For removably mounting the body 14 within the jacket 40, there is a nut 56 around the outer end of the body,
the body being force-fitted or otherwise suitably secured in the nut. The nut is screw-threaded at 57 for securing the same in the jacket. Radially extending grooves 58 are formed in the outer end surface of the nut to accommodate a spanner Wrench for tightening the body into the jacket. The inner end surface of the nut 56 compresses the seal ring 50 against an annular shoulder 59 thus to eflect a seal in the outer end portion of the jacket for closing the space 49.
The jacket has an opening 61 extending therethrough for receiving a nipple 62 to which the pipe 12 is coupled as with coupling 63. It will be apparent that there may be a pluralityof pipes such as pipe 12 to supply fluid from independent sources to the apertures 37.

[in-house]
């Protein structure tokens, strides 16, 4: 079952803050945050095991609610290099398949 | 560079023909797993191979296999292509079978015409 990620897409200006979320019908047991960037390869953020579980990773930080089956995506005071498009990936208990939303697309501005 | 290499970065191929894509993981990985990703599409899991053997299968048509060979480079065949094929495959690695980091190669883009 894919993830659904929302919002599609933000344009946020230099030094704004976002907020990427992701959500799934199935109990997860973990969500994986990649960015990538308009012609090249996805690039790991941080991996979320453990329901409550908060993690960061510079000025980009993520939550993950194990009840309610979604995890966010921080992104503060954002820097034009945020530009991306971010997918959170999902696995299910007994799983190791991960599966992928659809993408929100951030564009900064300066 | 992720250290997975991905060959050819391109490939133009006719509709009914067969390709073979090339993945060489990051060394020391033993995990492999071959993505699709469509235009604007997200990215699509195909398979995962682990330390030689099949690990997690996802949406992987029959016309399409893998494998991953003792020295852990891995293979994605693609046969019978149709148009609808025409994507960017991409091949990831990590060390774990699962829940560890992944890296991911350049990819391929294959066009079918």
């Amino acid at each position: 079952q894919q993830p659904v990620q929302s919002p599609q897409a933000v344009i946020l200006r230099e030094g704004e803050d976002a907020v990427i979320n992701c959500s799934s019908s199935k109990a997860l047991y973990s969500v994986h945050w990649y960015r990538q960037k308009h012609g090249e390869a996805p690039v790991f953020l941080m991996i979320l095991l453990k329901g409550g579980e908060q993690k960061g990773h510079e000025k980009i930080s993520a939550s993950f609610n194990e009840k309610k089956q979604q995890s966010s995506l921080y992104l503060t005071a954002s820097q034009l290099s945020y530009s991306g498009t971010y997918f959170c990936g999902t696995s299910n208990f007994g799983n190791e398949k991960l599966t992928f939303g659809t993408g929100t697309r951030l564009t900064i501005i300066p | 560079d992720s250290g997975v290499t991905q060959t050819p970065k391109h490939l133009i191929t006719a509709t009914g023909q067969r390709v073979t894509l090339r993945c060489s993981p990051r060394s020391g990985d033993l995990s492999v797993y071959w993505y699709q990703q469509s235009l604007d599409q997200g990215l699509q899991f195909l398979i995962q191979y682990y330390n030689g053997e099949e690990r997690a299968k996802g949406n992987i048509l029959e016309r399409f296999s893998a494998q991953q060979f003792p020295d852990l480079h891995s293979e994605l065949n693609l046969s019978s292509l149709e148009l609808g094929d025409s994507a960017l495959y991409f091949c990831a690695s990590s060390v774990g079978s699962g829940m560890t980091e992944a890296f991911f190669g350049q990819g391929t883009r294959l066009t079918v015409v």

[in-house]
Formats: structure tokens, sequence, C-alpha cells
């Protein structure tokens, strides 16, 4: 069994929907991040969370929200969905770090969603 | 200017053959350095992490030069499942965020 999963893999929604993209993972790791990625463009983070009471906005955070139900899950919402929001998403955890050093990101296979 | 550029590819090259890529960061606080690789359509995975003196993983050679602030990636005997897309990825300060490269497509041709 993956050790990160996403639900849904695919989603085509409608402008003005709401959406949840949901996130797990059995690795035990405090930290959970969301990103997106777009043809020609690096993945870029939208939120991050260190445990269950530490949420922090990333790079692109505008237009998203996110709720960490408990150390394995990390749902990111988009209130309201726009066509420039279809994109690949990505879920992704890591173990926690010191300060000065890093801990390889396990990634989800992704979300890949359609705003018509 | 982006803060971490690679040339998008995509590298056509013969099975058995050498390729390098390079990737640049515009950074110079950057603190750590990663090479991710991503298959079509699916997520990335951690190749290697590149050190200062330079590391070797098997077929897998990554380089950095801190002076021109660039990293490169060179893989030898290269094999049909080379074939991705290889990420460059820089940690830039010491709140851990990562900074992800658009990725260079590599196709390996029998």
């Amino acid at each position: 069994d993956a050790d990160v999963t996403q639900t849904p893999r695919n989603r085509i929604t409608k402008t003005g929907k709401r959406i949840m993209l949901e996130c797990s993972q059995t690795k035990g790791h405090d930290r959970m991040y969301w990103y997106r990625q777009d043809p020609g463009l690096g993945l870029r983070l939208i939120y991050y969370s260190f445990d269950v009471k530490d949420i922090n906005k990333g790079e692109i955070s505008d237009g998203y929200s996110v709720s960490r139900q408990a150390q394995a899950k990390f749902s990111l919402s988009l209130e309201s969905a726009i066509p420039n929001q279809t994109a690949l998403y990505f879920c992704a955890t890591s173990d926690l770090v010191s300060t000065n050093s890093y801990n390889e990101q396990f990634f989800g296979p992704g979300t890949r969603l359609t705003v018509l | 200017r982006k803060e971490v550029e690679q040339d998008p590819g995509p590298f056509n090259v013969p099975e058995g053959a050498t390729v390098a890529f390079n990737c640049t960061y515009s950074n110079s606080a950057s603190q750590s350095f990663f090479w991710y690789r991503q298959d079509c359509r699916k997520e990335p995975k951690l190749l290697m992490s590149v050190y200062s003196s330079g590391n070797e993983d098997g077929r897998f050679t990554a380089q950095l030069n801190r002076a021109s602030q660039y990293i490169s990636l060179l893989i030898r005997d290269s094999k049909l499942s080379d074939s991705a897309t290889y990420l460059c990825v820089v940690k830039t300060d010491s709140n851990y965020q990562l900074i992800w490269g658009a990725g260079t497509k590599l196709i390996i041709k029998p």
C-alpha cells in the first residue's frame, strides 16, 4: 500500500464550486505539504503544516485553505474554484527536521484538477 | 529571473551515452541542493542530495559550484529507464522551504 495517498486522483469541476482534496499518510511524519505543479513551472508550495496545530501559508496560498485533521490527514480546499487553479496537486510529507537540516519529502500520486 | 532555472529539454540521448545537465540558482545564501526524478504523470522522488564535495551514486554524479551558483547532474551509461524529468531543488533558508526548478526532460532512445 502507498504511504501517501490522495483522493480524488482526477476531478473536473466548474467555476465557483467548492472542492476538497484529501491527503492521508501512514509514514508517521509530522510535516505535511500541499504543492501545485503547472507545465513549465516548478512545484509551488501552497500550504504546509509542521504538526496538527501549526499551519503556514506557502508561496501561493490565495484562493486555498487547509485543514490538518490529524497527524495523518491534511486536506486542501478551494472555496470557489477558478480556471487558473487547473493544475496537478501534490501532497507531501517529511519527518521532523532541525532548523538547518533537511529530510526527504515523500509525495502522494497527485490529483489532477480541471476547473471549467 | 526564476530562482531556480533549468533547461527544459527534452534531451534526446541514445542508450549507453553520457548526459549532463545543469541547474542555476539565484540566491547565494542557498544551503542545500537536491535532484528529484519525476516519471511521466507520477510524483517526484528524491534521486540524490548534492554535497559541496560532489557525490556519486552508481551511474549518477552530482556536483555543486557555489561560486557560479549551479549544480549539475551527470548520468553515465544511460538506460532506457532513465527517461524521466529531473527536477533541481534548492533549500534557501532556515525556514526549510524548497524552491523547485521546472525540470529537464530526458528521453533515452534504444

While the instant invention has been shown and described herein, in what is conceived to be the most practical and preferred embodiment, it is recognized that departures may be made therefrom within the scope of the invention, which is therefore not to be limited to the details disclosed herein, but is to be accorded the full scope of the claims.
What I claim is: